ALIGN: CEQA Reform
California and the City of San Francisco set out to establish a modernized environmental planning process that takes a more universal approach to how we calculate the effects of transportation. This will ensure that when we assess the impacts of projects, we are better equipped to recognize the effects they have on the transportation system and associated outcomes, such as whether a project encourages more people to travel long distances in a car, or if it provides safe and effective alternatives to driving.
On March 3, 2016, the San Francisco Planning Commission adopted a resolution to replace LOS with a vehicle miles traveled threshold for all CEQA environmental determinations. The resolution allows San Francisco to immediately implement changes to how it analyzes environmental impacts of development and transportation projects rather than wait for state adoption.
On Sept. 27, 2013, Gov. Jerry Brown signed Senate Bill 743. SB 743 directed the California Office of Planning and Research (OPR), the state’s long-range planning and research agency, to prepare revisions to the CEQA Guidelines to establish criteria for determining the significance of transportation impacts that “promote the reduction of greenhouse gas emissions, the development of multimodal transportation networks, and a diversity of land uses.”
OPR began to engage the public in developing its recommended changes to the CEQA Guidelines as soon as Governor Brown signed Senate Bill 743 into law. After four years, in November 2017, OPR transmitted their latest revisions to the CEQA Guidelines to the Secretary of the California Natural Resources Agency. The Natural Resources Agency will undergo their own formal rulemaking process.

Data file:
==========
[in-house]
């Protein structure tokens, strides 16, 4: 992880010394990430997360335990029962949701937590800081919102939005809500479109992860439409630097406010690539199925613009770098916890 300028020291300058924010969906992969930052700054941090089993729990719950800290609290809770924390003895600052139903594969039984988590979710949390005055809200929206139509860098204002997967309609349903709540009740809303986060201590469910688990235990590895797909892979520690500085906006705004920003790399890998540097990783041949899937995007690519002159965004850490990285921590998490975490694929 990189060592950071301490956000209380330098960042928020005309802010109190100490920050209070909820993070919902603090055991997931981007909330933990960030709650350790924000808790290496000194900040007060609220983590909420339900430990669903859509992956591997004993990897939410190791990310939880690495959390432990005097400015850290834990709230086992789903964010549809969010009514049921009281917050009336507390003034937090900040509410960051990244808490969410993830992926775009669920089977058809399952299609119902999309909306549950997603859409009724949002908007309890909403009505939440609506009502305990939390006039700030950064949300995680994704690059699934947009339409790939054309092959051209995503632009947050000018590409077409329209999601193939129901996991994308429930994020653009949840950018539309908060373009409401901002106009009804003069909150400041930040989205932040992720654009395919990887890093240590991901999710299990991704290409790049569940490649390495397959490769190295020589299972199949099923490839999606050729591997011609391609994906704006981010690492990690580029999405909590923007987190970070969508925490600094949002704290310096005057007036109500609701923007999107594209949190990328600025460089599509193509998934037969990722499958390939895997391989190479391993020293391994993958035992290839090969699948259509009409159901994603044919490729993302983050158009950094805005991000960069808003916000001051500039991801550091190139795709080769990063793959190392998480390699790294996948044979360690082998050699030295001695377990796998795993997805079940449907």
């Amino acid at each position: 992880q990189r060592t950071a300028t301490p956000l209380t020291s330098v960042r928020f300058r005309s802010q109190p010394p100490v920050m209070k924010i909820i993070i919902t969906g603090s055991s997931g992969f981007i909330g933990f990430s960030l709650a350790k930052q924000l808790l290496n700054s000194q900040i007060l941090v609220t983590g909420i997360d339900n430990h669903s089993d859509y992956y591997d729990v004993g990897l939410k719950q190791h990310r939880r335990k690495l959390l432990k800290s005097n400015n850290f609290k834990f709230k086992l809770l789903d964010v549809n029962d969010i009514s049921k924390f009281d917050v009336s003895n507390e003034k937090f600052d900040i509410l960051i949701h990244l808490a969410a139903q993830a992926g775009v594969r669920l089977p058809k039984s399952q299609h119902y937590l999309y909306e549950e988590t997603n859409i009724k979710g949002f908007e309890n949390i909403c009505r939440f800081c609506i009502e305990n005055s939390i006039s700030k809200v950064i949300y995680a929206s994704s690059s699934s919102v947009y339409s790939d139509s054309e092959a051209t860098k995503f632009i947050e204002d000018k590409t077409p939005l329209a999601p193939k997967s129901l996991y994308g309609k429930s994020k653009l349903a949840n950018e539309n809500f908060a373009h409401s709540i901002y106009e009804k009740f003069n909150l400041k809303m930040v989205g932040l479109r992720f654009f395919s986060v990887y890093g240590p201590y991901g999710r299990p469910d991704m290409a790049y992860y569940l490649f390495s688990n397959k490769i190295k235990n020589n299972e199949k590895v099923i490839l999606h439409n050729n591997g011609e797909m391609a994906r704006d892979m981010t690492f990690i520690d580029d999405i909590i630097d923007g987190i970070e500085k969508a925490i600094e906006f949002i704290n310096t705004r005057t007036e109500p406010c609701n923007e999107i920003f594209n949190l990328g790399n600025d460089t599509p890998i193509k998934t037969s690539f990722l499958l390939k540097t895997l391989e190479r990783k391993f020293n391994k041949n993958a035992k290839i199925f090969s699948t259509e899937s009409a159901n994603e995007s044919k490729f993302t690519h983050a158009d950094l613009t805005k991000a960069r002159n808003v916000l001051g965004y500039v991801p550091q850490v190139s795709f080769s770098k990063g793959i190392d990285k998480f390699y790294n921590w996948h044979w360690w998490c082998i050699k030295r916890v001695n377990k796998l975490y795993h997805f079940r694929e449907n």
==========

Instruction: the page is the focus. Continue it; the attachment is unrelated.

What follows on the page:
Resources and Press
- Background on CEQA Transportation Analysis
- Office of Planning and Research: Updating the Analysis of Transportation Impacts Under CEQA (SB 743)
- Op-Ed: Adopt ‘miles traveled’ measure to discourage harmful sprawl (SF Chronicle)
- Development Rules: new state guidelines that would change traffic studies required for projects (SF Gate)
- Transit Projects Are About to Get Much, Much Easier in California (The Atlantic - CityLab)
- TSP Rebooted: Bureaucratic Revamp Could Boost Transit and Livable Streets (Streetsblog)
- Press Release: San Francisco Planning Takes Lead in Modernizing Environmental Review for New Development Projects
- March 3, 2016 Planning Commission Staff Report regarding Align